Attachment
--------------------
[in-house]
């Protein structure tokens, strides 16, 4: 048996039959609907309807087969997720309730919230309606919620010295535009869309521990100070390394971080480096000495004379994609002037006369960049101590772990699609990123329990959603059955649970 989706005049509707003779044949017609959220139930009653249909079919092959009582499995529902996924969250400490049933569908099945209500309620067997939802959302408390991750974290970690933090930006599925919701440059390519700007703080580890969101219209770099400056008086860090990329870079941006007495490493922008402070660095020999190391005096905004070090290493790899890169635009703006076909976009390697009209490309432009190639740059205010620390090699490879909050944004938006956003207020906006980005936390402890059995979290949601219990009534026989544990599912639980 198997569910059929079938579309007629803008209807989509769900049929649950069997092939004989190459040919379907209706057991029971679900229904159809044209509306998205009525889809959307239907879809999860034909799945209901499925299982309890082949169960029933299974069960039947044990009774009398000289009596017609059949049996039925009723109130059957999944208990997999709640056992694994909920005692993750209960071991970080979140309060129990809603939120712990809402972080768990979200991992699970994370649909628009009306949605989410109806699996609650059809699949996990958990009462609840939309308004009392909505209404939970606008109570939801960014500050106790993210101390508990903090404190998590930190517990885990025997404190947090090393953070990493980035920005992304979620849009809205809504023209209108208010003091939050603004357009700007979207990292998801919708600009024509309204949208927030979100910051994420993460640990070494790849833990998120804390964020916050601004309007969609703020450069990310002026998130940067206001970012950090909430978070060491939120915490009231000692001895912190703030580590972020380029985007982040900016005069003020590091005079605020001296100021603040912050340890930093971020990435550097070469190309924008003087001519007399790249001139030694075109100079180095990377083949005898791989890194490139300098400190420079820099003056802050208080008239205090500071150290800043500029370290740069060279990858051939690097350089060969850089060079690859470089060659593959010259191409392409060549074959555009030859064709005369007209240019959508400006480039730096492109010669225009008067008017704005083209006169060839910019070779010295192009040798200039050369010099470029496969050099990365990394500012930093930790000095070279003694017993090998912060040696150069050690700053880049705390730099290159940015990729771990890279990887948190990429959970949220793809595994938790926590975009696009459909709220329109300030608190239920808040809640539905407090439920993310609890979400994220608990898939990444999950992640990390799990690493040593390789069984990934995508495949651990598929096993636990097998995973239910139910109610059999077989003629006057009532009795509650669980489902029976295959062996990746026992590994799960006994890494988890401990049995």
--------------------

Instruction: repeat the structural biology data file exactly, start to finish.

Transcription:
[in-house]
């Protein structure tokens, strides 16, 4: 048996039959609907309807087969997720309730919230309606919620010295535009869309521990100070390394971080480096000495004379994609002037006369960049101590772990699609990123329990959603059955649970 989706005049509707003779044949017609959220139930009653249909079919092959009582499995529902996924969250400490049933569908099945209500309620067997939802959302408390991750974290970690933090930006599925919701440059390519700007703080580890969101219209770099400056008086860090990329870079941006007495490493922008402070660095020999190391005096905004070090290493790899890169635009703006076909976009390697009209490309432009190639740059205010620390090699490879909050944004938006956003207020906006980005936390402890059995979290949601219990009534026989544990599912639980 198997569910059929079938579309007629803008209807989509769900049929649950069997092939004989190459040919379907209706057991029971679900229904159809044209509306998205009525889809959307239907879809999860034909799945209901499925299982309890082949169960029933299974069960039947044990009774009398000289009596017609059949049996039925009723109130059957999944208990997999709640056992694994909920005692993750209960071991970080979140309060129990809603939120712990809402972080768990979200991992699970994370649909628009009306949605989410109806699996609650059809699949996990958990009462609840939309308004009392909505209404939970606008109570939801960014500050106790993210101390508990903090404190998590930190517990885990025997404190947090090393953070990493980035920005992304979620849009809205809504023209209108208010003091939050603004357009700007979207990292998801919708600009024509309204949208927030979100910051994420993460640990070494790849833990998120804390964020916050601004309007969609703020450069990310002026998130940067206001970012950090909430978070060491939120915490009231000692001895912190703030580590972020380029985007982040900016005069003020590091005079605020001296100021603040912050340890930093971020990435550097070469190309924008003087001519007399790249001139030694075109100079180095990377083949005898791989890194490139300098400190420079820099003056802050208080008239205090500071150290800043500029370290740069060279990858051939690097350089060969850089060079690859470089060659593959010259191409392409060549074959555009030859064709005369007209240019959508400006480039730096492109010669225009008067008017704005083209006169060839910019070779010295192009040798200039050369010099470029496969050099990365990394500012930093930790000095070279003694017993090998912060040696150069050690700053880049705390730099290159940015990729771990890279990887948190990429959970949220793809595994938790926590975009696009459909709220329109300030608190239920808040809640539905407090439920993310609890979400994220608990898939990444999950992640990390799990690493040593390789069984990934995508495949651990598929096993636990097998995973239910139910109610059999077989003629006057009532009795509650669980489902029976295959062996990746026992590994799960006994890494988890401990049995």